Photo Courtesy of NYPD
Mayor de Blasio noted that in 2016, more than 1,000 people in New York City died in a drug overdose which involved an opioid, the highest year on record.
By Michael V. Cusenza
The City on Monday launched a new effort – HealingNYC – to reduce opioid overdose deaths by 35 percent over the next five years.
According to the administration, in 2016, more than 1,000 people across the five boroughs died in a drug overdose which involved an opioid, the highest year on record. More New Yorkers died from opioid overdoses last year than from car accidents and homicides combined, City officials said.
“The opioid epidemic is a growing crisis that affects not only users, but also their loved ones,” said Mayor Bill de Blasio. “If we’re going to start winning the battle against opioids, we need to start talking honestly about what works and invest in the strategic measures that will stop abuse, break addiction and save lives. HealingNYC is our plan to treat and help those struggling with addiction – and prevent more from falling under the control of these powerful drugs.”
Through HealingNYC, the City will focus its efforts on four main goals to combat this epidemic, and invest $38 million annually at full ramp-up to implement the following strategies:
Prevent opioid overdose deaths – The City will distribute 100,000 naloxone kits to the Department of Health and Mental Hygiene, the Police Department, the Department of Social Services and Correctional Health Services, a division of NYC Health + Hospitals, so that healthcare providers, first responders and shelter providers can have access to the tools they need to save lives.
Prevent opioid misuse and addiction – In 2017, ThriveNYC will create additional mental health clinics in high-need schools that account for a disproportionate share of suspensions and mental health issues, which can be precursors for substance misuse. As part of the City’s ongoing effort to raise awareness about addiction and end the stigmas attached to seeking effective treatment, the City will build on “Save a Life, Carry Naloxone” public awareness campaign and will connect up to five of the communities at highest risk with targeted prevention messages and care. The City will also educate clinicians on best practices for judicious prescribing, and expand the Nonfatal Overdose Response System to a total of 10 high-risk neighborhoods, up from three from 2017 to 2019.
Connect New Yorkers to effective treatment – An additional 20,000 New Yorkers will have access to medication-assisted treatment by 2022. NYC Health + Hospitals will transform its substance use care models to become a system of excellence in addressing harmful opioid use. The City will also build on the work of the Mayor’s Task Force on Behavioral Health and Criminal Justice System to target treatment and expand resources in the criminal justice system.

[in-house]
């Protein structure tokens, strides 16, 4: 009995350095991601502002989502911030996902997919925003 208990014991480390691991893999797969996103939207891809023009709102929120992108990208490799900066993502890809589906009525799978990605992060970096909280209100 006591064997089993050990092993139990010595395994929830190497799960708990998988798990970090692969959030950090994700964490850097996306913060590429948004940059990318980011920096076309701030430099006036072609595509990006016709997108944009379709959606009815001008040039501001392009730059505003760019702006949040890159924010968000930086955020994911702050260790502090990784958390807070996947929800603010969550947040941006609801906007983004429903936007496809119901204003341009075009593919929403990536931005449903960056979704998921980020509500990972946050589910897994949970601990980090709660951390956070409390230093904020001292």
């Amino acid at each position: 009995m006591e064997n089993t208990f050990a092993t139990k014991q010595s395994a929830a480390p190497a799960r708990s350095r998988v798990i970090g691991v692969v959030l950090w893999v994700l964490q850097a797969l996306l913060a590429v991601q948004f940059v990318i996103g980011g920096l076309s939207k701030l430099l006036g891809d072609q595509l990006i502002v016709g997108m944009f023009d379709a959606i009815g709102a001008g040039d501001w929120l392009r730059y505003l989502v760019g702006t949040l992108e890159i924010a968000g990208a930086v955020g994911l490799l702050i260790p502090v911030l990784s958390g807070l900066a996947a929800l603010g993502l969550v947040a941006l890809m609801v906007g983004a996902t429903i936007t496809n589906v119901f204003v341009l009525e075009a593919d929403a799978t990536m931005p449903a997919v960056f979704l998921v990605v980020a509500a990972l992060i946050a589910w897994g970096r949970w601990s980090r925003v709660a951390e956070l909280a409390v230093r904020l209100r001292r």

Reduce the supply of dangerous opioids – In 2017, the Administration will make new investments in the Office of the Chief Medical Examiner and the NYPD to increase the kinds of testing and information sharing that the City needs to get a better understanding of the local drug environment. To build upon existing efforts in Staten Island, the Police Department will create new Overdose Response Squads that will target dealers in other high-risk neighborhoods in New York City. The City will assign 84 detectives and hire 50 lab personnel at the NYPD to combat this epidemic and disrupt the supply of opioids before they come into the city.
“We must use every tool at our disposal to combat the opioid addiction crisis that is continuing to destroy the lives of New Yorkers in New York City and around the state,” said State Attorney General Eric Schneiderman. “I welcome Mayor de Blasio’s innovative HealingNYC initiative, which seeks to strategically attack this epidemic from all angles. I am proud of the work my office has done to fight the scourge of addiction, from making naloxone more affordable for hundreds of communities across the state, to removing barriers to life-saving addiction treatment – and we will continue to work with Mayor de Blasio and our partners in government to ensure that those New Yorkers struggling with addiction receive the help and support they need.”